Apart from what we have already described above, there are several key differences between CFD vs stock trading. In this section, we will examine these differences and highlight the advantages and disadvantages of trading stock CFDs.

Advantages of CFD Trading

We have already examined the benefit of leverage for stock CFDs trading, but let’s look at some other advantages of using CFDs vs stocks.

CFDs can be traded both long and short and you are not required to deliver the underlying asset in the event of a short sale. This feature of stock CFDs means traders to speculate on both rising and falling share prices, which is a big selling point for CFDs.

For example, if a piece of news is released which you think will negatively affect the share price of Company A, you can open a short position using stock CFDs. If you are correct and Company A’s share price falls, you will profit from this downward price movement.

Furthermore, in the UK, CFDs are exempt from stamp duty, however, all profits are subject to capital gains tax.

Disadvantages of Trading CFDs

Now, let’s look at the disadvantages of CFDs vs stocks.

Stock CFD trading using leverage can be a useful tool, as discussed above. However, because when trading on leverage, the broker is effectively lending you the capital to open a larger position, a leveraged stock CFD trade incurs an interest charge if left open overnight.

This charge is known as the “swap” fee. It is normally based on the full market value of the open position and the rate will be set by your broker.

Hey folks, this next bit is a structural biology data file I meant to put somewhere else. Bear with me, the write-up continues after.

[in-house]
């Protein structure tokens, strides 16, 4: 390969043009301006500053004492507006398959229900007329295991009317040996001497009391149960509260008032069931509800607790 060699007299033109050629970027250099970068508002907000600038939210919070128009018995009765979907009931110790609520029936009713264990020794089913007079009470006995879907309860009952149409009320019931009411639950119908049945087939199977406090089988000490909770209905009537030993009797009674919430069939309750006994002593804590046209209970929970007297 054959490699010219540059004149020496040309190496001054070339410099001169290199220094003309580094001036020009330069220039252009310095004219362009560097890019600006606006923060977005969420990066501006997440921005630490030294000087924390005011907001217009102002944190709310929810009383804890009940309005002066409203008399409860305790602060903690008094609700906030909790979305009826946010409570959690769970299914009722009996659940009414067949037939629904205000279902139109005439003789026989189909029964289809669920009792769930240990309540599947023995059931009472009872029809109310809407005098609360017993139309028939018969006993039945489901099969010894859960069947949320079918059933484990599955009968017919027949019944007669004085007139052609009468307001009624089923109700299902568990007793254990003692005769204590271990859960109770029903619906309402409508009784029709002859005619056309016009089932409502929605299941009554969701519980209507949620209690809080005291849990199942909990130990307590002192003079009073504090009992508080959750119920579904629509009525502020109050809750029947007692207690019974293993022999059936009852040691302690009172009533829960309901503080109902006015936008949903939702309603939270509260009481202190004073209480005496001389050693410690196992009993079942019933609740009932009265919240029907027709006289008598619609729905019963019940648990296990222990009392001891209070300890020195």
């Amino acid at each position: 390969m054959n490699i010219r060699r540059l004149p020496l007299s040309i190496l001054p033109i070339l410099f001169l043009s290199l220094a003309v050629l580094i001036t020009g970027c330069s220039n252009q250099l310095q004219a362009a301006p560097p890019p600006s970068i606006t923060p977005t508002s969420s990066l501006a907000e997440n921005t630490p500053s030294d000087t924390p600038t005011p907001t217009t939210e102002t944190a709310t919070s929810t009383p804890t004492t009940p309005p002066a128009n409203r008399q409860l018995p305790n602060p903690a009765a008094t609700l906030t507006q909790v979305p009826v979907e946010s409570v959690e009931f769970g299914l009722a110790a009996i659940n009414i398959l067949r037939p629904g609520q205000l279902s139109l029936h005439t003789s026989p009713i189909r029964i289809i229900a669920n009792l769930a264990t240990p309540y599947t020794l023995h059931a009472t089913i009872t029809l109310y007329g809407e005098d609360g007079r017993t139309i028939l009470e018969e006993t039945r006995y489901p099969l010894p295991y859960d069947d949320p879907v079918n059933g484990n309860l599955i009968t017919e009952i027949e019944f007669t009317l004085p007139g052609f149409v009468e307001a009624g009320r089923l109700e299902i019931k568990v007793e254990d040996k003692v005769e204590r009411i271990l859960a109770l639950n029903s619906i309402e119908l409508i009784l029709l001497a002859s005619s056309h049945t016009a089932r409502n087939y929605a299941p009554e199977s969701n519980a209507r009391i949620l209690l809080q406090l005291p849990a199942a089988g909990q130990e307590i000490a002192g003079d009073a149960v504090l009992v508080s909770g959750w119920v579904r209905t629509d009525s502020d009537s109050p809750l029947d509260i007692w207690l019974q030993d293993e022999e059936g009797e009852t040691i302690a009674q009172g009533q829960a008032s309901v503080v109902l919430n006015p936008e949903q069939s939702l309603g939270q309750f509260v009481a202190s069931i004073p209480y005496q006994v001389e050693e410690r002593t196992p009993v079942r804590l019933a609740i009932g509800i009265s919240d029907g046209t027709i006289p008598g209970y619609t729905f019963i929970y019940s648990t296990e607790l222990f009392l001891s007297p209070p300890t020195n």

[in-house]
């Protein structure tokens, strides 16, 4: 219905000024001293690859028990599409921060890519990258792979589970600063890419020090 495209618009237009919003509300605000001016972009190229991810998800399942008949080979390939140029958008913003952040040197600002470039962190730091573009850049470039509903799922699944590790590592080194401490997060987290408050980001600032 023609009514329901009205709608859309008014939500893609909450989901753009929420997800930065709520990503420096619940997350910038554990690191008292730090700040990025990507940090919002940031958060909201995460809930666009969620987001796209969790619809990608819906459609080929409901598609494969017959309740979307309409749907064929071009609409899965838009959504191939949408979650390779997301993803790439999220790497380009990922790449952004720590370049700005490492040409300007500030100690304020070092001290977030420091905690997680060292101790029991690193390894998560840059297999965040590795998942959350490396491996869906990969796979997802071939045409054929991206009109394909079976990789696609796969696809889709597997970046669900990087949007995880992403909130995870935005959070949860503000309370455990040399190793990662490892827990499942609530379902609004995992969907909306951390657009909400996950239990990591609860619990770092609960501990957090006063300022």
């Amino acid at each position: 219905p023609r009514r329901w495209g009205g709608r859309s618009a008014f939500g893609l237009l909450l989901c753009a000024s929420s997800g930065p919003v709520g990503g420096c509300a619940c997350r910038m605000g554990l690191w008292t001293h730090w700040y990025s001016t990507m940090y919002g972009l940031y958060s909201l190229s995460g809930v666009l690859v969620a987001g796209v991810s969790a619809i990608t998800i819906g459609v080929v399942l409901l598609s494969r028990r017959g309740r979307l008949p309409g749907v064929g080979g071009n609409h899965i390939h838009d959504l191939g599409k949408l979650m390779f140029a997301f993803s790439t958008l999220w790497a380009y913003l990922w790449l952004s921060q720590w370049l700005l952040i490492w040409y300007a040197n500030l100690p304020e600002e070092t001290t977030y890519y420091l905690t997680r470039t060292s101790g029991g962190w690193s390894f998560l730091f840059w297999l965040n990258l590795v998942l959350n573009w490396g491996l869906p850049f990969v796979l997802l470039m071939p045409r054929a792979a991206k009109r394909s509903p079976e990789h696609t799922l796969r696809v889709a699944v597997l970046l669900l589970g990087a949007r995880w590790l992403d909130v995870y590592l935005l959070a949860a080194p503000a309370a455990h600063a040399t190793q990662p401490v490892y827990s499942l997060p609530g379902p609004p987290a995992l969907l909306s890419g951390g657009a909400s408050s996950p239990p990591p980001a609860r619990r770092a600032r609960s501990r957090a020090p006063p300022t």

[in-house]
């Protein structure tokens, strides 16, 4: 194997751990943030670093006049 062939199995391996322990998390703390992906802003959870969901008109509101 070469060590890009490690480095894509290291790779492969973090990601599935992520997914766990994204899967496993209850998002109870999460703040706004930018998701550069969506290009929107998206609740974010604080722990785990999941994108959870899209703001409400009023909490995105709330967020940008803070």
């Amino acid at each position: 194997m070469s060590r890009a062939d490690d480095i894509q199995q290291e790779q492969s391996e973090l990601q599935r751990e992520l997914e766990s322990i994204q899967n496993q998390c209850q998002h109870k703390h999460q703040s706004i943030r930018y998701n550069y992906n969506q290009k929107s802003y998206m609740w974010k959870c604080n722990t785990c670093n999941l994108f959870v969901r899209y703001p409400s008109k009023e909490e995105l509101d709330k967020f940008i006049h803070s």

Naturally, if you were to buy shares using your own capital, you would not be exposed to this charge. This means that if you are looking to buy shares to hold onto them for a longer period of time, doing so using stock CFDs will end up incurring a lot of fees.

The other main disadvantage of stock CFD trading comes as a result of not actually owning the underlying company shares. Company shareholders usually enjoy additional rights, such as voting rights when the company is making key decisions. Trading stock CFDs means that a trader will not benefit from this right as they are not shareholders.

Suitability of CFDs in Trading

When evaluating the differences between CFD (Contract for Difference) trading and stock trading, it’s important to understand their distinct characteristics. One common query is about the suitability of CFDs as a long-term investment. Generally, CFDs are not typically seen as ideal for long-term investment strategies. This perspective is largely due to the higher fees associated with holding CFDs over extended periods, leading many traders to view them as more appropriate for short-term trading scenarios.

In the context of comparing stock CFDs and traditional stocks for investment purposes, it’s essential to consider the unique aspects of each. Given the aforementioned challenges associated with CFDs, particularly for long-term holdings, traditional stocks often emerge as a more favorable option for those looking to invest over a longer time horizon. This preference stems from the structural differences and fee implications between the two types of investment vehicles.

Conclusion

Hopefully, after reading this article, you have a better idea as to the key differences between CFD vs stock trading. The advantages and disadvantages of stock CFDs, when compared with buying shares, are also key points for traders to remember.

There is no definitive answer as to which of these financial instruments is better, as it depends on each trader’s individual profile and purpose as to which instrument will be better suited to them.